As is well stated in economic circles, Western Australia’s economy is heavily dependent on mining projects, this is the primary driver of demand for construction modelling services in this state. However, the industry is facing significant skills shortages, an undersupply of rental accommodation for skilled migrants, and a lagging system of proactively bringing young workers into the industry. This maelstrom of events is causing delays in bringing projects forward and is increasing competition for available talent.
Unpacking one of the biggest issues facing the industry, the shortage of skilled workers is not necessarily limited to Western Australia. Attracting and maintaining talent is impacting many national and international markets. Engineering and steel detailing companies are often competing within the same resource pool, making it difficult for some businesses to find and retain qualified professionals. The shortage is causing significant delays in project design, which in turn is causing project stalls.
In the aftermath of the pandemic, we have been left with a new normal, there is an older generation that have re-evaluated a time of new beginnings in retirement and a new workforce focused on striking a balance with work and home. Flexible working arrangements and how employees feel valued within a company’s culture is now extremely important. This new workplace culture and back filling of retirees will inevitably have an impact on productivity as a whole. While I personally believe these challenges will be overcome as technology continues to advance, and project teams drive new and innovative ways to work together, I see short term challenges continuing to prevail.
One such technology covered in an excellent article by Phil Shanks in this edition touches on AI and how this technology may start to impact the world. Is it a glorified search engine come spell checker, or will it open doors to help alleviate some of the mundane administration, better freeing up our talent to work on more productive things? Time will tell, but I believe it’s an exciting time of change and opportunity for businesses and the construction modeller alike to build better and more productive ways of working.
As we know, the shortage of skilled workers is driving up wages for talent and making it increasingly difficult for companies to compete for the best workers. However this can also present opportunities for those construction modelling companies that are adaptable and have skillsets to work in new and innovative ways. It is increasingly rare to begin projects with anything close to a finalised design, as engineering companies are also pushed to deliver faster with the same constraints on talent. Engineering companies are seriously looking at how to partner with steel detailers on projects with design assist and early engagement, recognizing that skilled labour is key to project success.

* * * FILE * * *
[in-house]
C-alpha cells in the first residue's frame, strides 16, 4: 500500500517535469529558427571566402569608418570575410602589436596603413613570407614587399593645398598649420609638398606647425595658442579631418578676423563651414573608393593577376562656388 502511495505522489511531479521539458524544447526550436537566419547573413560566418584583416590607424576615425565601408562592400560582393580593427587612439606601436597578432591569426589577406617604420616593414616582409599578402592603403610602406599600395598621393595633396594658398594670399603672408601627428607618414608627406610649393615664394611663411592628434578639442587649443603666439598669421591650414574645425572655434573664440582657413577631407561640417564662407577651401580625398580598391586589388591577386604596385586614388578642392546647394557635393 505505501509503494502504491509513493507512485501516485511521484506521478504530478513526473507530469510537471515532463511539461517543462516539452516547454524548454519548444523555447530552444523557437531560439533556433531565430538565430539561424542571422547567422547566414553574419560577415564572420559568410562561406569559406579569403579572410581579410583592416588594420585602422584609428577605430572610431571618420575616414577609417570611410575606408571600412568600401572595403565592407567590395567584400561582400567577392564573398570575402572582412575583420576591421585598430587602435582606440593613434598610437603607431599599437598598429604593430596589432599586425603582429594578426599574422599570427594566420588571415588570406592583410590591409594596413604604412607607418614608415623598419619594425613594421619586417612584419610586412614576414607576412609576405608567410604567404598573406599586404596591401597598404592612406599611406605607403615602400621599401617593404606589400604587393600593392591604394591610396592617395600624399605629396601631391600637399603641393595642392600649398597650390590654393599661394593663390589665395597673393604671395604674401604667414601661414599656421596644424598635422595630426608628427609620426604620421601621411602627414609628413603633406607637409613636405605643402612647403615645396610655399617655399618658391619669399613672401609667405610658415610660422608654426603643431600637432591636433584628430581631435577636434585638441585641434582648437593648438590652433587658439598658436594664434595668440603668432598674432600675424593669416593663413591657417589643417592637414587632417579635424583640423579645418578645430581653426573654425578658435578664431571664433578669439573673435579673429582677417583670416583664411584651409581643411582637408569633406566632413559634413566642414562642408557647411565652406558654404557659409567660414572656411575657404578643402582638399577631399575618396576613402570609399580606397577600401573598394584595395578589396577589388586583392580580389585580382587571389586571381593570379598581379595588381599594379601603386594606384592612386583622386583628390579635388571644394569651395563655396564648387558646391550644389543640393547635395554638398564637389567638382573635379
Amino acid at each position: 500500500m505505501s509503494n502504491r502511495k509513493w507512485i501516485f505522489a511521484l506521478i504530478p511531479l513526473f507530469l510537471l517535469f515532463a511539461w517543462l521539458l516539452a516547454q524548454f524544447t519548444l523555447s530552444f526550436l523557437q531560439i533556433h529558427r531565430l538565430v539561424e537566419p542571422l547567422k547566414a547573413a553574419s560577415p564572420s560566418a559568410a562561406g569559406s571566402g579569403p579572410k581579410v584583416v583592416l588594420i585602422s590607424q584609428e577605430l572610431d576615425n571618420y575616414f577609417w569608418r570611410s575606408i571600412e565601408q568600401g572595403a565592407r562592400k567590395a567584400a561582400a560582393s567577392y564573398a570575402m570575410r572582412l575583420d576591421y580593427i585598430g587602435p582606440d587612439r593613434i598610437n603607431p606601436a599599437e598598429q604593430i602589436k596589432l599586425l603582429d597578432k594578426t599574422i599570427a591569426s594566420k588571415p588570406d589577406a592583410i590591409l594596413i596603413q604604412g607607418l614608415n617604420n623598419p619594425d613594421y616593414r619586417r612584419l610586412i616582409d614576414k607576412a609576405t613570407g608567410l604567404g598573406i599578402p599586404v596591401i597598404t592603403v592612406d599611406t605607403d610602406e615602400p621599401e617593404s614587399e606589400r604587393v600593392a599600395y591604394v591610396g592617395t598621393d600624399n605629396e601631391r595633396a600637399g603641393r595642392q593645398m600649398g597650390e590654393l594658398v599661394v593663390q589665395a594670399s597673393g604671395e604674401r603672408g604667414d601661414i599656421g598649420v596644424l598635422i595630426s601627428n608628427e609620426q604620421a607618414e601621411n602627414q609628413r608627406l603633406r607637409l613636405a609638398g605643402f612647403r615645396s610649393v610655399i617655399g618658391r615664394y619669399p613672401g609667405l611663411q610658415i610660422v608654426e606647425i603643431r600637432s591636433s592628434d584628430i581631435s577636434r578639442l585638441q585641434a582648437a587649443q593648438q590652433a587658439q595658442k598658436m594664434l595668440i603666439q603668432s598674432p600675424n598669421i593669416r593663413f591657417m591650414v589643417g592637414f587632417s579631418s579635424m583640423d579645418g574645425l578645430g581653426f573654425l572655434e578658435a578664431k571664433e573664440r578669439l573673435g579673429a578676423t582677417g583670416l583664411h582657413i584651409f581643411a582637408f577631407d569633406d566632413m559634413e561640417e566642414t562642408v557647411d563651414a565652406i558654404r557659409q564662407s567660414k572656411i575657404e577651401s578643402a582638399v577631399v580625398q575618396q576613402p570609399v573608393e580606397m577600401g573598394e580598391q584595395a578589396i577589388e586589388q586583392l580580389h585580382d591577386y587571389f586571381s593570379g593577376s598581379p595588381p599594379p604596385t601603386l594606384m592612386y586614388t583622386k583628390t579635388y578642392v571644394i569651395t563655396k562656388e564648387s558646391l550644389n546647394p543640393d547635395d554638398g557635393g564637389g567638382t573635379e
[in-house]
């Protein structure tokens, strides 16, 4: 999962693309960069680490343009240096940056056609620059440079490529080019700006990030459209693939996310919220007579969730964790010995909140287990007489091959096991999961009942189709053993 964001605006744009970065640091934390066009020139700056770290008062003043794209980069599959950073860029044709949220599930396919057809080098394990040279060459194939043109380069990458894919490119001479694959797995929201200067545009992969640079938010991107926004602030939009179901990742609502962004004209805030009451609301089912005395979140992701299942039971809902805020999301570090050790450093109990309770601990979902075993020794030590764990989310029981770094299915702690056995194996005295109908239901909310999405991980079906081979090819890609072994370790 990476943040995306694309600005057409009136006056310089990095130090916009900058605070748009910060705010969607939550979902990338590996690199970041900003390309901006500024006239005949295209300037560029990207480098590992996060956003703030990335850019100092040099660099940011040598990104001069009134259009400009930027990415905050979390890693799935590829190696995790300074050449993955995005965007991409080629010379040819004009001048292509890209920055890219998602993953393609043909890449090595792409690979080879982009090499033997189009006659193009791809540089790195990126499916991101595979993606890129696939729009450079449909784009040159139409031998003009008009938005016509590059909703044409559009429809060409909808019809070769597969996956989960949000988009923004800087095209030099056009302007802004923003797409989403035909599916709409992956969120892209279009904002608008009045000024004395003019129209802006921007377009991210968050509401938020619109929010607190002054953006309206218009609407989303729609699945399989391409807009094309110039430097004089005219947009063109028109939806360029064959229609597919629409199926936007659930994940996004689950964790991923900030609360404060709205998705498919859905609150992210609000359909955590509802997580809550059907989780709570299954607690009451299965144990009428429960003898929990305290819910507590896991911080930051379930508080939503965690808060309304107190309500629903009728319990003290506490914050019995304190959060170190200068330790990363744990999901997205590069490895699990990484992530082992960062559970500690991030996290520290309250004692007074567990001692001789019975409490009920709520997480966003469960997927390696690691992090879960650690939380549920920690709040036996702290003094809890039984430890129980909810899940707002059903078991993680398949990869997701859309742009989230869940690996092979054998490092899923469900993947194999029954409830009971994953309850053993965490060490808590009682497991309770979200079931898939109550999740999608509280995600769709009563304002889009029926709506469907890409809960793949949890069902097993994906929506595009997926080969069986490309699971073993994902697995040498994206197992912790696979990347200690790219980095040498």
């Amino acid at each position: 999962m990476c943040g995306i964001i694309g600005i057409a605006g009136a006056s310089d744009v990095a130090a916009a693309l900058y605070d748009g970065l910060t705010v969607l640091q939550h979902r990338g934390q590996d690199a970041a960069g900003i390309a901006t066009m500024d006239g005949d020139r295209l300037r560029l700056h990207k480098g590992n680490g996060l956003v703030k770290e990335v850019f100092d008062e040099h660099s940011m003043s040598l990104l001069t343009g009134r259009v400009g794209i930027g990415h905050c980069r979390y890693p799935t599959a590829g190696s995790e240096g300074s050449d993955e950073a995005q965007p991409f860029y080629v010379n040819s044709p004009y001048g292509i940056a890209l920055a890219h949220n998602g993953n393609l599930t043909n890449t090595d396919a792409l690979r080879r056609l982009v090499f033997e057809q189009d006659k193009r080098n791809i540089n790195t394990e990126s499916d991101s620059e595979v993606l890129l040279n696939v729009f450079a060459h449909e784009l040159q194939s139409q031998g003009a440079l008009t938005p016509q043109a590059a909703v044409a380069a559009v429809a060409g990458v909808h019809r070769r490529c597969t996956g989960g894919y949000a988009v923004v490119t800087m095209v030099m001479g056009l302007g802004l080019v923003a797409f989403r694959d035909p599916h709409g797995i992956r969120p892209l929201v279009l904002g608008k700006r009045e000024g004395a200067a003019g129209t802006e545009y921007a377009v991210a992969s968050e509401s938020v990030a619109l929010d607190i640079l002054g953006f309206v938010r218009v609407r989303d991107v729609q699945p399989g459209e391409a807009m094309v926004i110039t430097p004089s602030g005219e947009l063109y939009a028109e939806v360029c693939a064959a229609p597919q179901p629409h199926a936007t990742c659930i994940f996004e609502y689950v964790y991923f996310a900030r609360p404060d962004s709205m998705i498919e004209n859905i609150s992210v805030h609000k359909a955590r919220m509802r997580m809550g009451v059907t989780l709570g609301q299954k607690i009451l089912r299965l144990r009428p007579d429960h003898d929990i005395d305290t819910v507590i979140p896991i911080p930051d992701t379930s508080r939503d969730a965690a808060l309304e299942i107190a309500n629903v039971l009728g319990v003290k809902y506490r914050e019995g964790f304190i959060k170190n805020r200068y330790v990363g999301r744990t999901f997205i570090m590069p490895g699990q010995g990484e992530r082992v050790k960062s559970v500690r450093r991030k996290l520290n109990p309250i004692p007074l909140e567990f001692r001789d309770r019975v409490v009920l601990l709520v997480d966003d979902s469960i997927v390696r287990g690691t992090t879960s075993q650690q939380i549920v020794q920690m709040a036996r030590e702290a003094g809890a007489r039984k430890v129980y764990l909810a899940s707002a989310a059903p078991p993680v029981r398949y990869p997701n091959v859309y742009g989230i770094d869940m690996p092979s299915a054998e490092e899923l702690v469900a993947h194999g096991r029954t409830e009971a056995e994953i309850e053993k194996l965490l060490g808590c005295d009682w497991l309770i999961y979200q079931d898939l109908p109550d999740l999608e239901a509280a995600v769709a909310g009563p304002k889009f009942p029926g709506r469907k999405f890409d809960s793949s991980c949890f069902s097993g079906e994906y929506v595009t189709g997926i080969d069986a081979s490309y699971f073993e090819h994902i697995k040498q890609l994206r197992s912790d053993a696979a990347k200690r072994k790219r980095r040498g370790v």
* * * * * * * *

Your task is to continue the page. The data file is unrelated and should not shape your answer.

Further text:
One such example overseas at the beginning of the year has been the acquisition by Engineering firm DeSimone of detailing group Dowco, a steel detailing firm in Canada. With 240 global production resources, it is now directly integrated in a model of early involvement with engineering. This trend of fast tracking a connected model is likely to continue as the industry looks for ways to address the skills shortage and keep up with demand.
When it comes to addressing talent though immigration, Australia is well perceived as an attractive destination for many high skilled workers wishing to setup their life and family here. Countries like Australia, Canada and New Zealand all have migrant populations over 20% with Australia at the high end of 30%. A majority of these workers fall into the high skills category, which is something Australia has previously tapped into for full advantage.
When it comes to attracting skilled migrants to Western Australia and Australia in general however, there are the obvious challenges of where to house these workers. Perth as an example, currently has the lowest vacancy rate on record at just 0.7%. It is incredibly difficult for workers to find suitable accommodation. This situation is going to require some real leadership from our local and federal governments to look at how we take the pressure off the housing market, but this issue will likely continue for quite some time.
This leaves us with the important task of back feeding our workforce with new talent. While the in-house training of cadets is a great way to develop a pipeline of good workers, the process can be time-consuming and costly especially for small to medium sized businesses. There also continues to be a challenge in attracting young talent to our industry. Construction modelling is something that seldom comes up in a young person’s vocabulary when deciding on one’s future career path.
The ACMA is currently looking at initiatives as to how other countries such as the UK manage this. How do other markets ensure their industries are supported with relevant training and Government funding? The overall aim being to develop a pipeline of good workers and help take some of the burden off SMEs who have previously done the heavy lifting to build up these relevant skillsets. This is critical work which will ensure the long-term success of the industry.
Despite all of these challenges, the Western Australian project pipeline remains strong. The region continues to see significant investment in mining, government infrastructure and other industries, which will continue to drive demand for steel detailing/construction modelling services. It is a great time to be a skilled construction modeller in WA, and an even better time to be getting into the industry as a young cadet.